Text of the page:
Praise for the launch of The Heart of Turtle Island

HAMILTON – Award winning and acclaimed Photographer Mark Zelinski greeted guests at the first of several book launches for his ninth book The Heart of Turtle Island on Wednesday, September 20 at the spacious Royal Botanical Gardens (RPG).

The evening allowed Zelinski the opportunity to share work from his previous “books that heal” which showcase photographs of people and landscapes from around the world, as well as his work in The Heart of Turtle Island and a commissioned book for the RPG in Canada’s Royal Garden before a large audience of supporters.

After venturing out in different countries to capture people, culture, crisis and landscapes for his previous books, Zelinski explained that he wanted to do a book showcasing much of the same in another book, but closer to home.

Mark Zelinski along with many other voices spoke on his two launching books The Heart of Turtle Island and Canada’s Royal Garden before a large audience, leaving many in awe of the beautiful photography within the books. Photo by Chezney Martin

“What I’ve done is broken down all of the different aspects of the escarpment into sections so that I can shoot and different writers can write,” said Zelinski.

“These books are long term projects — the Heart of Turtle Island, the Niagara Escarpment is a five year project, [and Canada’s Royal Garden took me over a year to do and that’s a book about the RBG].”

Zelinski explained that the writing within The Heart of Turtle Island was different than the writing within Canada’s Royal Garden, as the RBG provided writers for the commissioned book. So, he worked with several indigenous writers to tell the stories and capture the rich cultures that live alongside and near the rugged path of the escarpment.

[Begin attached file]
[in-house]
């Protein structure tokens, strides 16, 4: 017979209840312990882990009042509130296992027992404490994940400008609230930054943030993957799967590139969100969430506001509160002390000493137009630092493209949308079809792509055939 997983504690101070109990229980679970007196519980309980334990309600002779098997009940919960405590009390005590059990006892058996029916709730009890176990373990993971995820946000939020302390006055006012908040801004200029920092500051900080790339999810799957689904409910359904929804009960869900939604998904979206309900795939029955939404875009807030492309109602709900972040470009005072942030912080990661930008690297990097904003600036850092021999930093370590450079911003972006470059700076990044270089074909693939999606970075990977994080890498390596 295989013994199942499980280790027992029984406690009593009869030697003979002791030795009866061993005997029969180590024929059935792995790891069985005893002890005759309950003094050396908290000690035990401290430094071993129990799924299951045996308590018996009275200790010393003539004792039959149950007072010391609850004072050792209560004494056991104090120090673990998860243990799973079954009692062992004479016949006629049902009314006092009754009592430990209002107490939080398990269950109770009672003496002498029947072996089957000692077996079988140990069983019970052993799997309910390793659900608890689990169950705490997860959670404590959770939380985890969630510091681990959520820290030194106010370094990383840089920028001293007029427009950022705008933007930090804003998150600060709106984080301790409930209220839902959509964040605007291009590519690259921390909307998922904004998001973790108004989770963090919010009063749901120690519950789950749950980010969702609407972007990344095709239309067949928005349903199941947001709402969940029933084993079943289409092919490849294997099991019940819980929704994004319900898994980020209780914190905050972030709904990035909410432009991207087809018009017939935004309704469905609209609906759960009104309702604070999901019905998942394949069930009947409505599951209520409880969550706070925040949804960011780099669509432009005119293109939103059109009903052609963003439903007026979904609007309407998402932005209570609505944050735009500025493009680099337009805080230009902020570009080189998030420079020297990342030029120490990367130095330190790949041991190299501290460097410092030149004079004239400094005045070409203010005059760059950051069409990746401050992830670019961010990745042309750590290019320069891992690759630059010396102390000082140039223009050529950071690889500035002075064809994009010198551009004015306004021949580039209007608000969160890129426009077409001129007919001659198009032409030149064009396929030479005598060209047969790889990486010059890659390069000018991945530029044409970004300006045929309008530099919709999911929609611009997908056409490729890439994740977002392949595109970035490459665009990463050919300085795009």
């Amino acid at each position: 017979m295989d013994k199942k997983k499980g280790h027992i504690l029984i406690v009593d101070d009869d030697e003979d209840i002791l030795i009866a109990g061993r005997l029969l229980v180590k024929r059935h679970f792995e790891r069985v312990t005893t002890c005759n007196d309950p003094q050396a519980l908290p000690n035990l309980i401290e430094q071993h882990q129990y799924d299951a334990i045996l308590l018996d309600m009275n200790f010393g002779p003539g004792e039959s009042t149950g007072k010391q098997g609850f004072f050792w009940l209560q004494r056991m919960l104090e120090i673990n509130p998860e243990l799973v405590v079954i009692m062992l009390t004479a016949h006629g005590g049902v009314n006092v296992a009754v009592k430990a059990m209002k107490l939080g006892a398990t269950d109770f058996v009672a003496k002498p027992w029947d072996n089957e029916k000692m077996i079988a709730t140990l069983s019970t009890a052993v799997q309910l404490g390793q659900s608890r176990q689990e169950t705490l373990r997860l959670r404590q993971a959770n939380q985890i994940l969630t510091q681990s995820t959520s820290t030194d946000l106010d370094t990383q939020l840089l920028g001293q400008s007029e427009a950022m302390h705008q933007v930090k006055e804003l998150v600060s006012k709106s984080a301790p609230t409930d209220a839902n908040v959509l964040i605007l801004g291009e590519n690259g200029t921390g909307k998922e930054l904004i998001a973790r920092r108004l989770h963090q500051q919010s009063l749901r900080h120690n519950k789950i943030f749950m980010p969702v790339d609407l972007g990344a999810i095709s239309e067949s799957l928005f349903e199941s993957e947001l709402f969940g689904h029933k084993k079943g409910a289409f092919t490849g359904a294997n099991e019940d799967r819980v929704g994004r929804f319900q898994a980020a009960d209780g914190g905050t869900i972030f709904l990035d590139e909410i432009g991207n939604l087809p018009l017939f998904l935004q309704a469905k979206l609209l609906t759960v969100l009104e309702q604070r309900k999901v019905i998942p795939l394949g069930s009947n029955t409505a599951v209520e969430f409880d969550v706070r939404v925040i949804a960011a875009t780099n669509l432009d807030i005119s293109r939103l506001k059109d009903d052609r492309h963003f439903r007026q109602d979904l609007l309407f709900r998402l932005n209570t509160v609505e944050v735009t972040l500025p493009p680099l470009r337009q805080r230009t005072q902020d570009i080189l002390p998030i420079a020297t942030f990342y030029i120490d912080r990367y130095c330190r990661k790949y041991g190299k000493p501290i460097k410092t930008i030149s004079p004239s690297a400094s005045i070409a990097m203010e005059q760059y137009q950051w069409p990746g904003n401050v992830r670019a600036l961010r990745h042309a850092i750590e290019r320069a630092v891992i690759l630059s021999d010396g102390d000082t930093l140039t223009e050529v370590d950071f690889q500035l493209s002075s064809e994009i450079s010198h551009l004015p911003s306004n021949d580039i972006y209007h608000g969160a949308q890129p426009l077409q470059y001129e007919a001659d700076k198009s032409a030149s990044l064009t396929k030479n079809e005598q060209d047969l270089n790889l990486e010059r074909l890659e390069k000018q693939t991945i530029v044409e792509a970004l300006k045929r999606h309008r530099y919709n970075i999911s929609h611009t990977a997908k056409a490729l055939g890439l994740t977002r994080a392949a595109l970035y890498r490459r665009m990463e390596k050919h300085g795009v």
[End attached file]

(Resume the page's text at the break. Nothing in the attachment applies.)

“I made a lot of connections doing this book — the Niagara Escarpment book — and I thought I knew enough about the escarpment to do a book. Well, I found out that I had a lot to learn,” he said. “So I [entered] a lot of the indigenous communities of the escarpment, and I wasn’t aware of how many there were.”

Zelinski mentioned the seven nations of Manitoulin Island, the Saugeen First Nation along with the Six Nations and Missisaugas of the New Credit First Nation.

“I had three writers from those communities,” he said. “A Haudenosaunee writer, scholar named Rick Hill — he wrote an amazing story about the Haudenosaunee oral history of the escarpment. And Nancy Rowe, who runs a Learning Lodge at the Missisaugas of the New Credit, she wrote a chapter. And Lenore Keshig, who is a well know poet and Anishanaabe author from [the Bruce Peninsula], and she wrote about the Northern people, the Anishnaabe of the Bruce Peninsula and Manitoulin Island.”

The photographs within the books are awe-inspiring as they capture subtleties or rarities with ease and colour and the voices of indigenous writers certainly “enhanced” the book.

“They told their own stories, I didn’t tell their stories and it was great that it worked out that way” he said. “I didn’t expect to have that in the book, I thought it was going to be mostly about the waterfalls and the geology and the modern communities, which are in there too. But I think that the indigenous aspect of it really enhances the whole book.”

This enabled the book to capture the true history and culture of the land, as well as help to inspire it’s preservation and appreciation.

Zelinski’s next two launches for the books will take place in the evenings of Friday, October 6, at the Owen Sound North Grey Union Public Library, and Thursday, October 19 at the Town of Lincoln Cultural Centre.

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1 Comment

  1. The book as you write in this article does indeed capture the true history and culture of the land, as well as help to inspire its preservation and appreciation.

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